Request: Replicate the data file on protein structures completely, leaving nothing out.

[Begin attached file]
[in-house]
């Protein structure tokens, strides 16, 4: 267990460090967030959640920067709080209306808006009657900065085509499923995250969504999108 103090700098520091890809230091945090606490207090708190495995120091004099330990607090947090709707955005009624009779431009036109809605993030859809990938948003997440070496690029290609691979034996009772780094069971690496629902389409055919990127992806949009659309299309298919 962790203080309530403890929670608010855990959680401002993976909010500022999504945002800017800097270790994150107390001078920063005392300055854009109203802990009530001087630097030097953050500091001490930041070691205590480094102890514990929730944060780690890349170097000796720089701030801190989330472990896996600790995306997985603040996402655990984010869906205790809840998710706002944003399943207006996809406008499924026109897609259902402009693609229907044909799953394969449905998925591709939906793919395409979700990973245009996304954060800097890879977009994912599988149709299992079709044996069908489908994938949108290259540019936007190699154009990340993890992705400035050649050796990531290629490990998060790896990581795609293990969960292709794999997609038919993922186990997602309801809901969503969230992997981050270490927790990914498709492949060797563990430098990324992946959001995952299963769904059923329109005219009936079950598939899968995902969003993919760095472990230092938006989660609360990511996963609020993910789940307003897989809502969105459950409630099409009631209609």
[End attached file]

[in-house]
């Protein structure tokens, strides 16, 4: 267990460090967030959640920067709080209306808006009657900065085509499923995250969504999108 103090700098520091890809230091945090606490207090708190495995120091004099330990607090947090709707955005009624009779431009036109809605993030859809990938948003997440070496690029290609691979034996009772780094069971690496629902389409055919990127992806949009659309299309298919 962790203080309530403890929670608010855990959680401002993976909010500022999504945002800017800097270790994150107390001078920063005392300055854009109203802990009530001087630097030097953050500091001490930041070691205590480094102890514990929730944060780690890349170097000796720089701030801190989330472990896996600790995306997985603040996402655990984010869906205790809840998710706002944003399943207006996809406008499924026109897609259902402009693609229907044909799953394969449905998925591709939906793919395409979700990973245009996304954060800097890879977009994912599988149709299992079709044996069908489908994938949108290259540019936007190699154009990340993890992705400035050649050796990531290629490990998060790896990581795609293990969960292709794999997609038919993922186990997602309801809901969503969230992997981050270490927790990914498709492949060797563990430098990324992946959001995952299963769904059923329109005219009936079950598939899968995902969003993919760095472990230092938006989660609360990511996963609020993910789940307003897989809502969105459950409630099409009631209609």